Ian Caldwell and Dustin Thomason: The Rule of Four

A scholarly pursuit of a deadly secret

Jane Jakeman
Monday 31 May 2004 00:00
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Literature that claims to unlock codes, ciphers and hidden secrets is enjoying a vogue. Roland Barthes identified this as one of his modern "Mythologies": the belief that the universe is a kind of safe which humanity could open if we could only find the combination.

The Hypnerotomachia, or "The Strife of Love in a Dream", seems to Ian Caldwell and Dustin Thomason to be such a key. It is one of the principal texts of Renaissance culture, consisting of erotic reveries and arcane discourses on subjects such as sex, architecture, gardening, music, pyramids and nymphs.

Published in a superbly illustrated Aldine folio in 1499, the Hypnerotomachia was one of the most beautiful books ever to leave a press. Most scholars believe it was collected from classical and possibly Arabic sources by Francesco Colonna, a sophisticated Venetian priest who lived to the age of 94.

The Rule of Four is a thriller based on the symbols and fantasies of the Hypnerotomachia. This fiction purports to unlock a great secret of the past, which brings a deadly pursuit to the students who have discovered it. Caldwell and Thomason have turned Colonna into a Roman nobleman to suit their purpose, which involves a mysterious cargo of immense value arriving in Genoa. Its subsequent history is unravelled by working out ciphers in the text.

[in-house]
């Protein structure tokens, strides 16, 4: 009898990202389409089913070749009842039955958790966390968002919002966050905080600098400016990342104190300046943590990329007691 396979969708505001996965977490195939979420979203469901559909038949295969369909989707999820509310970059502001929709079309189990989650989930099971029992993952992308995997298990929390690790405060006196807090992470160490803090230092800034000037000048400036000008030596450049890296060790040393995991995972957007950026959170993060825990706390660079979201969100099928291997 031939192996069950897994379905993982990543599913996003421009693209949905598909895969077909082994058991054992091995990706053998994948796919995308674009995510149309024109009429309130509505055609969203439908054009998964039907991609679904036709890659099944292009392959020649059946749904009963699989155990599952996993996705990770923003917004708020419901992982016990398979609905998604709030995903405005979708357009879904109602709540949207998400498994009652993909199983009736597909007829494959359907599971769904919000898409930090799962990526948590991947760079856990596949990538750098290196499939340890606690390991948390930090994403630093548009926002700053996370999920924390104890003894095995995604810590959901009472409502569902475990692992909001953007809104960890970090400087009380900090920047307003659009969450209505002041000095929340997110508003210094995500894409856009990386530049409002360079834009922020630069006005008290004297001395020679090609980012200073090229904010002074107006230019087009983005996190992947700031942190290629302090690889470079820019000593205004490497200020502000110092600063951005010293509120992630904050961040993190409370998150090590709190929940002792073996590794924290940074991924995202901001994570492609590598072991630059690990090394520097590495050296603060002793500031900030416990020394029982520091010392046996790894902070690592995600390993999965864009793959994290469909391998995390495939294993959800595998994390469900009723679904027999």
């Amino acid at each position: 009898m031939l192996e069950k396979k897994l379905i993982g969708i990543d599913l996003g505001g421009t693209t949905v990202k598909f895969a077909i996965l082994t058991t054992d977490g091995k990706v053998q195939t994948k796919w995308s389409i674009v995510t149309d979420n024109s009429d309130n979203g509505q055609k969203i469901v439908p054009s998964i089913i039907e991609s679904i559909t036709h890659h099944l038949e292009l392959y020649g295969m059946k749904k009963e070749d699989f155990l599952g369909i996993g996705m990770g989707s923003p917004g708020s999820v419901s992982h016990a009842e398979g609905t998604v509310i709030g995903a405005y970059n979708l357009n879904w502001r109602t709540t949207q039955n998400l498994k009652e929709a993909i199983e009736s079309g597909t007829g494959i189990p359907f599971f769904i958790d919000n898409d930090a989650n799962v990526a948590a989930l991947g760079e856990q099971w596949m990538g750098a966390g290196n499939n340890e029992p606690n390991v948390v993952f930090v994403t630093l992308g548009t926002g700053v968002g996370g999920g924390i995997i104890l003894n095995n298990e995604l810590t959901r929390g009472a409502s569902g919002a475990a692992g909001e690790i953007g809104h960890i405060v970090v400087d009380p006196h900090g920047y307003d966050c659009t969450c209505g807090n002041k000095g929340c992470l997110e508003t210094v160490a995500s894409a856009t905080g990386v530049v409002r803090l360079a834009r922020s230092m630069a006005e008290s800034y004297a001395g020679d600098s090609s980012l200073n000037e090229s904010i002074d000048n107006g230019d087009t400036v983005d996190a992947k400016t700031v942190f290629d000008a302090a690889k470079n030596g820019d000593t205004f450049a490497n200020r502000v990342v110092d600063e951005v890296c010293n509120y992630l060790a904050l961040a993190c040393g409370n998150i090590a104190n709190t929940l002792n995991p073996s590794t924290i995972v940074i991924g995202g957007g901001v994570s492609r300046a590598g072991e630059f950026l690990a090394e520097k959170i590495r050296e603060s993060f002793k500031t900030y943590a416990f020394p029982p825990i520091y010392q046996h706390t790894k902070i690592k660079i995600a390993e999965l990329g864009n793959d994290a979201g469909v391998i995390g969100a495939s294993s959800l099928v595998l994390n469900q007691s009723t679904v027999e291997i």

I hate to spoil the fun by pointing out that the original, far from being the unattainable mystery the authors claim, was published by Thames & Hudson in an excellent version by Joscelyn Godwin in 1999. So their assertion that there has been no English translation since the 16th century is quite misleading.

Still, as they say, "A riddle is a castle built on air", and the plot keeps bubbling along. This is a group-of-students mystery, of the Donna Tartt kind. Clever Paul is doing a thesis on the Hypnerotomachia, handsome black Charlie is a medic, Gil a rich sophisticate and Tom, the narrator, the son of an academic who became obsessed with Colonna's story. They discover an old diary and their decipherment of its secrets, they claim, results in death and danger.

The four are studying at Princeton, where the student society has rituals as impenetrable as anything in the Hypnerotomachia. There is much oak-panelling and running round with no trousers. The bitcheries of academic life are immaculately observed, in a fascinating glimpse into a secretive modern world: that of the American overclass.

As a thriller, The Rule of Four is not especially fast-paced, but the personalities and relationships are well-handled, as is the narrator's conflict between his desire for a normal relationship with his girlfriend and the sense that he is being dragged into dangerous obsession. This is good entertainment, a Da Vinci Code for people with brains. But the authors must know about Godwin's translation and should acknowledge it, even if only in a postscript.

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